Thanks to the generous contributions of many organizations and individuals, the cost to veterans and their selected guest for this year’s trip will be lower than ever in the trip’s fourteen-year history. The cost to veterans and their guest will be far below the original $475 per person, and includes all food, accommodation and travel expenses required for the trip. Although costs are not yet finalized, Hawley is hoping a cost of $350 or less per person will be attainable.

“Following an outpouring of financial support from the community at large, individuals, businesses and veteran-advocacy groups, I am elated to announce the cost to veterans and their guests for this year’s Patriot Trip will be lower than ever, and I’m hopeful the final cost will be between $300 and $350. With confirmed stops this year at Gettysburg, the Naval Academy at Annapolis, the Veterans Memorials around the National Mall, the National Marine Museum, the Arlington National Cemetery with Wreath Laying at the Tomb of the Unknown Soldier and many other landmarks and museums, it’s going to be a trip to remember for all who attend.”

Any interested veterans or their family members are encouraged to reach out to Hawley’s district office at 585-589-5780 or [email protected] to learn more about the trip and to make reservations.

July 27, 2021 - 2:03pm
posted by Press Release in City Schools, batavia, news, schools, education.

Press release:

The Batavia City School District’s Registration Office will be located at the Robert Morris Site beginning on Monday, August 2, 2021.   Families are asked to use the Community Schools entrance when picking up or turning in registration materials, which is located off of the parking lot at the corners of Richmond and Vernon Avenues.  The hours are 8 AM-12 PM and 1 PM-3 PM until August 20.  Beginning August 23, hours are 8 AM-4 PM.

The District encourages any families with children entering Universal Pre-Kindergarten (UPK) or Kindergarten in September to please register their child as soon as possible.  Children who are residents of the District and who are four (4) years of age on or before December 1, 2021, are eligible to apply for UPK.  Children who will be five years old on or before December 1, 2021, are eligible for Kindergarten.  Please see the information on our District’s website, https://www.bataviacsd.org/page/electronic-registration, to begin the registration process.

 Anyone with questions may call the Registration Office at 585-343-2480 ext 1010.

July 27, 2021 - 1:53pm
posted by Howard B. Owens in 4H, Genesee County Fair, fair, news.


Photos by Debra Reilly





July 27, 2021 - 1:48pm
posted by Howard B. Owens in 4H, 4-h swine club, Genesee County Fair, fair, news.


Photos by Debra Reily.








July 27, 2021 - 1:42pm
posted by Howard B. Owens in Genesee County Fair, fair, news.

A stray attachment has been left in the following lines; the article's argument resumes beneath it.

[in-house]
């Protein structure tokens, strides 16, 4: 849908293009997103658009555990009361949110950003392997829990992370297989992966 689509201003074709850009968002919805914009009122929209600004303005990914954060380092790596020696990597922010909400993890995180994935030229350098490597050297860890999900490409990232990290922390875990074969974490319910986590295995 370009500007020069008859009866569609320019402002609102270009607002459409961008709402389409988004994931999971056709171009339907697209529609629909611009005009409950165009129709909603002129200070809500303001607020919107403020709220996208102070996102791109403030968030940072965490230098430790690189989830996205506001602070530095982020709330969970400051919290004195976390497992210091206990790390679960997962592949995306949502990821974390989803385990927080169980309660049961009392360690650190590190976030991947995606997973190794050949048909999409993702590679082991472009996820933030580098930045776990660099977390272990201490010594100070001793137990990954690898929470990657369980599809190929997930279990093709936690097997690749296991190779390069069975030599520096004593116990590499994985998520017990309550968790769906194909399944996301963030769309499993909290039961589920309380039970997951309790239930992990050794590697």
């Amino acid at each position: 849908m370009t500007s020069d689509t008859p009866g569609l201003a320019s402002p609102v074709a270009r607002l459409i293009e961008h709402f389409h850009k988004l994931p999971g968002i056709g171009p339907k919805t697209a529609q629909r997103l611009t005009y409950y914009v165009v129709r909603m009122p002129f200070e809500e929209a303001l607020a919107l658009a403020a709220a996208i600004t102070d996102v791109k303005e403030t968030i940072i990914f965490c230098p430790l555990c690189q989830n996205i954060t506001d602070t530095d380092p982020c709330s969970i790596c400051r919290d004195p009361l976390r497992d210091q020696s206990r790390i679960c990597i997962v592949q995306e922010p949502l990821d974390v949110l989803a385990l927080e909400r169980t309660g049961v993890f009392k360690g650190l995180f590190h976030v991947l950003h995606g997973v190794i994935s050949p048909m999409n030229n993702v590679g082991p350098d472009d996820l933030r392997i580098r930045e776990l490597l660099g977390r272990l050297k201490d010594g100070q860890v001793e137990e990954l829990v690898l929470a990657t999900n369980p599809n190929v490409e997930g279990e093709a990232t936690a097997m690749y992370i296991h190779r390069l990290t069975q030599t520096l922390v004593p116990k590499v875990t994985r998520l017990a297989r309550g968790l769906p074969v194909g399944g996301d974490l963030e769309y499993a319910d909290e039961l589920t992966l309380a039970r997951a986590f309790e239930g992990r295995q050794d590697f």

Photos by Kristin Smith. For more photos, click here.








July 27, 2021 - 10:47am


The Gary Hammond Golf Tournament returned to Le Roy Country Club on Monday after having to miss a year due to the COVID-19 pandemic, and the 92 golfers who participated had a chance to see firsthand the fruits of the event that has raised $137,500 for the Holowach Memorial Scholarship Fund over its 32-year history.

That’s because Batavia High School graduate Haylee Thornley, recipient of the first-place $2,000 scholarship in 2021, accepted the invitation to share her academic achievements and goals at a luncheon following the four-person scramble tournament.

The Holowach Memorial Scholarship Fund is named for Charles “Chuck” Holowach, Ed.D., who served as the district superintendent of Livingston-Steuben Wyoming Board of Cooperative Educational Services from March 1982 until his untimely death in December 1988.

The golf tourney is named in honor of Gary Hammond, a retired assistant superintendent for the Genesee Valley Educational Partnership, who served the district for 16 years.

Hammond was among the participants in the event, which now is coordinated by Charles DiPasquale, director of Adult Education, and Leslie Yorks, business and finance manager, both at Genesee Valley BOCES.

Thornley, while thanking the scholarship committee, emphasized “determination and perseverance” in her speech. She stated that she has decided to pursue a doctorate in Physical Therapy at Daemen College in Buffalo after suffering anterior cruciate ligament tears in both knees while playing sports.

“After tearing my ACL twice, resulting in three surgeries and years of physical therapy, I knew it was the profession I wanted to pursue,” she said. “Therapy requires a great deal of mental toughness and resilience that everyone may not be able to find within themselves.”

Graduating in the top 10 percent of her class with a 98.96 average, Thornley said that her enrollment in the Genesee Valley BOCES Health Academy, instructed by Laurie Napoleone, was a key factor in helping her to prepare for the six-year program at Daemen. She also plans to pursue a double minor in Biology and Business.